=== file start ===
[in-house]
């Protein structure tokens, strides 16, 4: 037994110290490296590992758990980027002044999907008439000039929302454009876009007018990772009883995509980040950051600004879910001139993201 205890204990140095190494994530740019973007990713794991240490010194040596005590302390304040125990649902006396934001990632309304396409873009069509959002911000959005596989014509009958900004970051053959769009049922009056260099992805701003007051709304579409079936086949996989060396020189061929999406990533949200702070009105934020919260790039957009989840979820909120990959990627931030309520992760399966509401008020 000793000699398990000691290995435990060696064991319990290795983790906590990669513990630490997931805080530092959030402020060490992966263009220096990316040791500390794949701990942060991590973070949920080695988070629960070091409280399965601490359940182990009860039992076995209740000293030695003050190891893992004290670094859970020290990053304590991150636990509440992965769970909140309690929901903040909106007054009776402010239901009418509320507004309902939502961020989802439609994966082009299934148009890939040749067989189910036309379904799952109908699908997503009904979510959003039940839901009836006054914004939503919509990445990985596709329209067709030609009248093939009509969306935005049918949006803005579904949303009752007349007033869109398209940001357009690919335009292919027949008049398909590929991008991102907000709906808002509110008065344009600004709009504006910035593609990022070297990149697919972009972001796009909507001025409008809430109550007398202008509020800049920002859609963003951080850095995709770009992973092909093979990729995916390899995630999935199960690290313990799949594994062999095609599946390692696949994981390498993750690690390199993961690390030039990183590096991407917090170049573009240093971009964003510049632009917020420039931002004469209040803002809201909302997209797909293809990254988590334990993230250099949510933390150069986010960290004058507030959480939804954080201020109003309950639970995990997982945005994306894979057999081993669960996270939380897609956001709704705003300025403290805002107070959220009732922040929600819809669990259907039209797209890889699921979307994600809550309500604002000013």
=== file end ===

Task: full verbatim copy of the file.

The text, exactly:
[in-house]
């Protein structure tokens, strides 16, 4: 037994110290490296590992758990980027002044999907008439000039929302454009876009007018990772009883995509980040950051600004879910001139993201 205890204990140095190494994530740019973007990713794991240490010194040596005590302390304040125990649902006396934001990632309304396409873009069509959002911000959005596989014509009958900004970051053959769009049922009056260099992805701003007051709304579409079936086949996989060396020189061929999406990533949200702070009105934020919260790039957009989840979820909120990959990627931030309520992760399966509401008020 000793000699398990000691290995435990060696064991319990290795983790906590990669513990630490997931805080530092959030402020060490992966263009220096990316040791500390794949701990942060991590973070949920080695988070629960070091409280399965601490359940182990009860039992076995209740000293030695003050190891893992004290670094859970020290990053304590991150636990509440992965769970909140309690929901903040909106007054009776402010239901009418509320507004309902939502961020989802439609994966082009299934148009890939040749067989189910036309379904799952109908699908997503009904979510959003039940839901009836006054914004939503919509990445990985596709329209067709030609009248093939009509969306935005049918949006803005579904949303009752007349007033869109398209940001357009690919335009292919027949008049398909590929991008991102907000709906808002509110008065344009600004709009504006910035593609990022070297990149697919972009972001796009909507001025409008809430109550007398202008509020800049920002859609963003951080850095995709770009992973092909093979990729995916390899995630999935199960690290313990799949594994062999095609599946390692696949994981390498993750690690390199993961690390030039990183590096991407917090170049573009240093971009964003510049632009917020420039931002004469209040803002809201909302997209797909293809990254988590334990993230250099949510933390150069986010960290004058507030959480939804954080201020109003309950639970995990997982945005994306894979057999081993669960996270939380897609956001709704705003300025403290805002107070959220009732922040929600819809669990259907039209797209890889699921979307994600809550309500604002000013």